Yes indeedy, Janet Leigh's claustrophobic shower-room scream may be iconic, but surely nothing is more terrifying than the cold, silent vacuum of space, a juxtaposition that the famous tagline of Ridley Scott's 1979 Alien plays with. Scott's film about a hostile extra terrestrial that gestates inside a human host, namely the unfortunate John Hurt, is ostensibly a seminal example of science fiction, and continues to inform the visuals and style of intelligent science fiction cinema, most recently with Duncan Jones' fantastic Moon. However, it's no secret that at its heart Alien is a good old fashioned slasher flick, complete with sexualised violence (phallic imagery, anyone?), and a, ahem, climax involving a lone, scantily clad Sigourney Weaver hiding from the beast in a cupboard. But the similarities to Psycho run deeper than a narrative connection to slasher films: like Psycho, Alien plays with the audience's expectations over who will survive by killing off what are set up to be the main characters - first Hurt's Kane, and then the ship's Captain, Dallas. That Ripley is a woman underscores the way the focus gradually shifts away from the other characters, and provides a nice counterpoint to Marion Crane's untimely death in Hitchcock's film. Both Psycho and Alien are intelligent and iconic examples of their genre, but beneath that they share a direct line of heritage, and make a violent, tense, and thrilling double bill.
1st March 2012
The first film on this week's double bill is George Stevens' 1953 classic:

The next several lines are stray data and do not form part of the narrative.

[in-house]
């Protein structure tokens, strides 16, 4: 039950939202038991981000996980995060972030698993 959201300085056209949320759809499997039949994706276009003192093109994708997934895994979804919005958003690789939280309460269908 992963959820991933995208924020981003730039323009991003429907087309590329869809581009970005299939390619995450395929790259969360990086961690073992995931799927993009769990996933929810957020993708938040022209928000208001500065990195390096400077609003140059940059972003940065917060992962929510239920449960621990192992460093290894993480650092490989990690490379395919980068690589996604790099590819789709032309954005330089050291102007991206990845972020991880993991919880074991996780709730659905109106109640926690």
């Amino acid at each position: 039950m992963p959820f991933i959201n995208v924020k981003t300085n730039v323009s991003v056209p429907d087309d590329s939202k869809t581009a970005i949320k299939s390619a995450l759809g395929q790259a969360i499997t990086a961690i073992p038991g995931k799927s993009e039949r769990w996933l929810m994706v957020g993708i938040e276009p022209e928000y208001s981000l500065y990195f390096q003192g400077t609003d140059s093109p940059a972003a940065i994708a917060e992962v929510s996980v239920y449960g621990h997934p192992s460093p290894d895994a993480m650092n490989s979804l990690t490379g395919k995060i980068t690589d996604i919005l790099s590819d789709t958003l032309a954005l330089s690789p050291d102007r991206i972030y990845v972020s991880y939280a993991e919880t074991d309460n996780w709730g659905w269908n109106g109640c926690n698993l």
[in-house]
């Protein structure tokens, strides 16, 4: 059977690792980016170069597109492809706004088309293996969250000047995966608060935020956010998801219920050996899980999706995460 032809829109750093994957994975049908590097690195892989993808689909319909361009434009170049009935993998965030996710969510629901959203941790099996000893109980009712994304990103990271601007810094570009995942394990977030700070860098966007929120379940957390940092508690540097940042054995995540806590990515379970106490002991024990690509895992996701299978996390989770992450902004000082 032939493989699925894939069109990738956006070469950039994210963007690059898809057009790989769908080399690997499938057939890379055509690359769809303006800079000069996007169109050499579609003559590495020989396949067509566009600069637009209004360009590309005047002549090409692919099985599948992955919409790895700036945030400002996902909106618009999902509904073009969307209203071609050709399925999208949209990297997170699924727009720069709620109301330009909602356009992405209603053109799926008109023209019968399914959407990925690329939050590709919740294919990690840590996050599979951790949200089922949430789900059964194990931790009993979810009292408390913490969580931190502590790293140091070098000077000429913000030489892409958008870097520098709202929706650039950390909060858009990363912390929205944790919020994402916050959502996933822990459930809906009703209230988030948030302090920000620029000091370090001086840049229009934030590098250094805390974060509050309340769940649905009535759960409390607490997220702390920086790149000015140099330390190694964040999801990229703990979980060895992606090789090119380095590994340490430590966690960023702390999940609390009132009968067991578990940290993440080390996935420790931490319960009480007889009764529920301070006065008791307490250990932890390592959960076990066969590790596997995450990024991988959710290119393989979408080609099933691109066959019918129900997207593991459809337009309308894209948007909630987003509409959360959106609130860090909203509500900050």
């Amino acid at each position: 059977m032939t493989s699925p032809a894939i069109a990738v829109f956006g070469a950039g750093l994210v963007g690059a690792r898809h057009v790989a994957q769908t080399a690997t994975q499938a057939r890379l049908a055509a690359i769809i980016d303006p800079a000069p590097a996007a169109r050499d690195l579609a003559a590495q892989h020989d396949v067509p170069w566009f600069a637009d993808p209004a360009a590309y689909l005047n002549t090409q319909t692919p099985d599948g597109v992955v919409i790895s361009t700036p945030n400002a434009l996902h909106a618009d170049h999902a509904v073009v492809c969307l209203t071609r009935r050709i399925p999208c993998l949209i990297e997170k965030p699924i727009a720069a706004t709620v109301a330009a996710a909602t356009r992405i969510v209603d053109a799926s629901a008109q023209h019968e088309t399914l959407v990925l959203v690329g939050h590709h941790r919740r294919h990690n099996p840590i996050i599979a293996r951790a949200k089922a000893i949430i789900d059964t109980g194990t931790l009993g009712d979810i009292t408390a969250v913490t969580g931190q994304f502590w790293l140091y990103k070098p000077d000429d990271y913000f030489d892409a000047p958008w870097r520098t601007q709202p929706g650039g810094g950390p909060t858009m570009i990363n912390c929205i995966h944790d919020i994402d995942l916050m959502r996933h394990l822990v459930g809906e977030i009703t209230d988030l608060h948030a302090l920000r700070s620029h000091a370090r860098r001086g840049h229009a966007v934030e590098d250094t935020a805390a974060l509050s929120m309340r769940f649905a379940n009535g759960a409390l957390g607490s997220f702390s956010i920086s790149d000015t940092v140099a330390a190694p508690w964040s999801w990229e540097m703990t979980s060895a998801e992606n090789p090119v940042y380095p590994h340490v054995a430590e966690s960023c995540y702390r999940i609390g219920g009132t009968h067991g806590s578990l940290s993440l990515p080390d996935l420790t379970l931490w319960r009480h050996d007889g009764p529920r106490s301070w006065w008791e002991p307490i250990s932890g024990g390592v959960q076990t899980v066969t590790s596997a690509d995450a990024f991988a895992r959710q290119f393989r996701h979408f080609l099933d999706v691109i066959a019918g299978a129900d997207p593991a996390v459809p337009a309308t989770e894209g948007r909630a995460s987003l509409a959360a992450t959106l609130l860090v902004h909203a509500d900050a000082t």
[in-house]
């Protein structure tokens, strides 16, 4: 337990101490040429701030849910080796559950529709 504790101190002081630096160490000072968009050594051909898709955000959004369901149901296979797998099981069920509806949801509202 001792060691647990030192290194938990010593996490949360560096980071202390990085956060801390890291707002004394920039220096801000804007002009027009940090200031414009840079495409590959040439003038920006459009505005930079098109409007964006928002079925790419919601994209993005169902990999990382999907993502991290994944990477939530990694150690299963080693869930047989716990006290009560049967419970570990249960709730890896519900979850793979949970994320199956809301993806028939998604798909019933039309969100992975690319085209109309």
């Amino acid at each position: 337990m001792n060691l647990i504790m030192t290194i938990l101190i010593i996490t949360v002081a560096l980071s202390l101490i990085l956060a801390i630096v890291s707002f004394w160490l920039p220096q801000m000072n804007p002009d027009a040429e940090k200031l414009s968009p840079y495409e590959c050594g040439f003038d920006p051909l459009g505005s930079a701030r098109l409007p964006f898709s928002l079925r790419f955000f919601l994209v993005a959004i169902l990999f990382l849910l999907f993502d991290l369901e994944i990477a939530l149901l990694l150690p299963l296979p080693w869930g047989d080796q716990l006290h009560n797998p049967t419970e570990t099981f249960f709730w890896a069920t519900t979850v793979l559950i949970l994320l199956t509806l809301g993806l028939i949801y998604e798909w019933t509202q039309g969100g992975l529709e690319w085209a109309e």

The tagline boasts that 'There never was a motion picture like Shane', and there's no doubt that Shane is as unique as it is wonderful. Telling the story of a family of homesteaders in Alabama who are terrorised by a group of cattlemen trying to run them off their land, Stevens' film is a classic of tension, dialogue and performances. Shane, a drifter, finds himself embroiled in the dispute between homesteaders and cattlemen, before helping the homesteaders by returning to the violence that he once disowned. What makes this film what its are the three central performances of Alan Ladd, Van Heflin who plays Joe and his wife, Marian, played by Jean Arthur. Joe and Shane's friendship is developed sensitively throughout the film, but what makes their relationship so complex is that Joe is simultaneously desperate for and emasculated by Shane's help against the cattlemen. Moreover, there is simply the best unspoken, unconsummated affair in cinema, between Shane and Marian, the woman who loves her husband but cannot help falling for Shane's charm and talents. Meanwhile, Marian and Joe's son idolises Shane, telling his mother in one beautifully directed scene that he loves Shane almost as much as his father. In many ways, this is the polar opposite of the more visually iconic John Ford westerns, focussing more on character and less on landscape. Shane is a wonderful, heartbreaking and haunting film, and for anyone with even a passing interest in Westerns is an absolute must. The film's influence on Westerns and film in general is vast, with the climactic scene from Clint Eastwood's superlative Unforgiven lifted almost directly from the final showdown in Shane, and the love triangle informing many subsequent character studies, not the least of which is: